It was 4.30 on a Friday afternoon in November. It was raining outside. I was looking forward to the weekend. Then the phone rang.
Miranda was 71. She lived alone in her own bungalow. She had never been married. She had a long history of involvement with mental health services, and had been transferred to the older people’s mental health service when she became 65. She had a history of detention under the Mental Health Act, had had many admissions over the years, and had variously been diagnosed with psychosis and bipolar affective disorder. She was currently on an interesting combination of an antipsychotic, two mood stabilisers and an antidepressant. She had been seen a month ago by her consultant, who had suggested an admission to hospital, which she had politely declined. Earlier in the week she had been seen by a GP who had diagnosed a suspected urinary tract infection and had prescribed her an antibiotic.
Her community nurse had been to see her earlier in the afternoon. She had found Miranda working her way through a bottle of wine, writing a list of music she wanted playing at her funeral. She passed her a suicide note, and asked for her favourite GP to sign her death certificate after the weekend. She was not prepared to go into hospital.
I spoke to the duty GP, who had not seen her today, but was prepared to come out if required. I talked things over with her nurse, and we decided to visit her together so that I could make at least an initial assessment. The nurse had arranged for a bed to be available if needed.
We stood outside Miranda’s bungalow in the November rain, waiting for her to answer the door. She looked at us both, then let us in, seeming resigned to a visit from mental health professionals. She had finished the bottle of wine, and now had a glass of ginger wine in her hand. Although her bungalow was cluttered and somewhat neglected, she had a high quality sound system in her living room, with piles of classical CD’s covering most available surfaces. Bach’s Mass in B Minor, sung by the Sixteen, filled the room. Tears were flowing silently down her face.
She was still working on the list of music for her funeral. It was tasteful but melancholy music: Bach, Handel, Fouré, and some solemn, mournful medieval plainsong for the most part.
“Miranda,” I said gently, “What’s happened? Why are you feeling like this?”
She told me she had been feeling bad for a few days and that she did not know why. She could not think of any incident or trigger. She subscribed to a postal CD company, and had received the CD she was playing that morning. “When I have listened to it to the end, I will end my life,” she said slowly and with the exaggerated dignity that only the intoxicated can manage. Since it spread over two CD’s and lasted nearly two hours, I estimated that we had some breathing space at least.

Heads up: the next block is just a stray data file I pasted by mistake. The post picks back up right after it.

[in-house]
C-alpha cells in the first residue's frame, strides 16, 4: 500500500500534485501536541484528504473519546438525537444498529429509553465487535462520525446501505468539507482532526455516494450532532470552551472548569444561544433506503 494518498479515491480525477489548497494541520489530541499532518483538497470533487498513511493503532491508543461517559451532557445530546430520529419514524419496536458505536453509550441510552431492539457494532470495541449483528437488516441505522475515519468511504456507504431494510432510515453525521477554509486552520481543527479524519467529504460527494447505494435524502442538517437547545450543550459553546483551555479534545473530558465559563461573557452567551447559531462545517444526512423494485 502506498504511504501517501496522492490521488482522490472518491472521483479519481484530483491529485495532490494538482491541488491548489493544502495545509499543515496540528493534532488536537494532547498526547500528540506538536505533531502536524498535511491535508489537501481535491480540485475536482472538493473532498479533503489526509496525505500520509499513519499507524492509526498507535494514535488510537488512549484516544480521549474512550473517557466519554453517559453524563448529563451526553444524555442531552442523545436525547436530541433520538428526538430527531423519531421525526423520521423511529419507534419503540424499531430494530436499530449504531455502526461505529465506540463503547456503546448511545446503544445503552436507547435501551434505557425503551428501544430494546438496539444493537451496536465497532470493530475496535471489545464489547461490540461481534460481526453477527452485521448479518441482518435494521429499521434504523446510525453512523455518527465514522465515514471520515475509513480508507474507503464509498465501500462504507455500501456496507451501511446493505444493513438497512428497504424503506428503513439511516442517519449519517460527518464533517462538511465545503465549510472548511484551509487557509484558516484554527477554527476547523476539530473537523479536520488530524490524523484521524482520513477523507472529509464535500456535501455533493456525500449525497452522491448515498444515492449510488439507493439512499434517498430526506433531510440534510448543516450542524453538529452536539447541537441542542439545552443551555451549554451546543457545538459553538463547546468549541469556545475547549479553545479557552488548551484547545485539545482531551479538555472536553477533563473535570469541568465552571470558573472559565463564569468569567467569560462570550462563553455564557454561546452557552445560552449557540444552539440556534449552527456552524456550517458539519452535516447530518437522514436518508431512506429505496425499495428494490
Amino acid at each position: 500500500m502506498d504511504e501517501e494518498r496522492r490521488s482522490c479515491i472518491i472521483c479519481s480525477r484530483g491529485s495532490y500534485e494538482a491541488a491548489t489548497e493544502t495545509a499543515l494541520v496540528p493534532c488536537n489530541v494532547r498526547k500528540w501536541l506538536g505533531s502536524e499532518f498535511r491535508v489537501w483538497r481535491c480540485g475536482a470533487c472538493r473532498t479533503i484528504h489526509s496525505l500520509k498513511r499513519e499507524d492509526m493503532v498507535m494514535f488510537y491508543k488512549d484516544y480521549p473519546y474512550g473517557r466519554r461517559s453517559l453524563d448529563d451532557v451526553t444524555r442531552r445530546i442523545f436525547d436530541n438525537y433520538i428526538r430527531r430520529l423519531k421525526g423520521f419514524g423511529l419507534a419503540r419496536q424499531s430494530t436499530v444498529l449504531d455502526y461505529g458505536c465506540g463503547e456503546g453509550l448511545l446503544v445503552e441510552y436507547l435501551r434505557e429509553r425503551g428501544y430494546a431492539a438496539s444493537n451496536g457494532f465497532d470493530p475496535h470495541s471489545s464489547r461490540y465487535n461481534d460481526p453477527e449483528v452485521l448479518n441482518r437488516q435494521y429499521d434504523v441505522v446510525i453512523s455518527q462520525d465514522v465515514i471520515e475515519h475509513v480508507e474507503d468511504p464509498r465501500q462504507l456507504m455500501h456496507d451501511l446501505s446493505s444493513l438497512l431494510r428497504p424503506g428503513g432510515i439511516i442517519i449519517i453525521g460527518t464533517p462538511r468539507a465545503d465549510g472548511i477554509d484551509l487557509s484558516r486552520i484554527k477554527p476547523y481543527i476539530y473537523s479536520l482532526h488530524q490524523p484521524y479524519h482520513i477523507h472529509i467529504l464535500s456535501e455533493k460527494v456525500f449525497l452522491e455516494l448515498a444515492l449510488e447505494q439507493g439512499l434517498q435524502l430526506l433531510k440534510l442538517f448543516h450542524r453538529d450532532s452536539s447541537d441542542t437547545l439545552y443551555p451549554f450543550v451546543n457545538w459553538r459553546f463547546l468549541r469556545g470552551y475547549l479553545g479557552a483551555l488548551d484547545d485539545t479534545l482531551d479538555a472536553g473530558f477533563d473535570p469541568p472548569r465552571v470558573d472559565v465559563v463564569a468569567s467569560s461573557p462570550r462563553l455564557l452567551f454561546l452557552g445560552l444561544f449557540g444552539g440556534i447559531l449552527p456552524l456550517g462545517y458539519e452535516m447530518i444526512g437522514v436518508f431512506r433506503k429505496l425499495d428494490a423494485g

Things were stacking up against her. As I had gone through the bungalow, I had noticed that her bed was piled high with junk, and had clearly not been slept in for some time. I went into the kitchen to talk to the nurse, and she showed me Miranda’s empty fridge. There was evidence that she was neglecting herself. The nurse told me that Miranda did not usually drink, so her drinking today was perhaps a symptom of her underlying mental condition rather than the cause. I was unhappy about the odd assortment of medication she was taking, and thought that a review of her medication would be a good idea. I was also mindful of the effect a urinary tract infection might be having on her mood and general mental state.
What was clear was that she did need to be in hospital for assessment and treatment, and for her own safety. It was too dangerous to leave her over the weekend. She seemed to have every intention of killing herself before the weekend was out. I was prepared to use compulsion if need be, but wanted her to have the opportunity to preserve her dignity.
“Miranda,” I said to her. “I think you need to go into hospital for a while. You know what my function is. You know I can detain you under the Mental Health Act if I need to. But I really don’t want to do that. You will have more control over your admission and stay if you go in voluntarily.”
“Can I take my music with me?” she asked.
The nurse nodded. “Yes you can. There won’t be any problem, if you have a portable CD player and headphones.”
Miranda looked into my eyes. Then she looked down.
“Very well,” she said.
Her community nurse and I helped her pack an overnight bag and we found a portable CD player. She got into the back of the car, with her nurse sitting next to her. Miranda seemed relieved, if anything. She talked about the music she loved and gradually her tears dried. We took her uneventfully to hospital.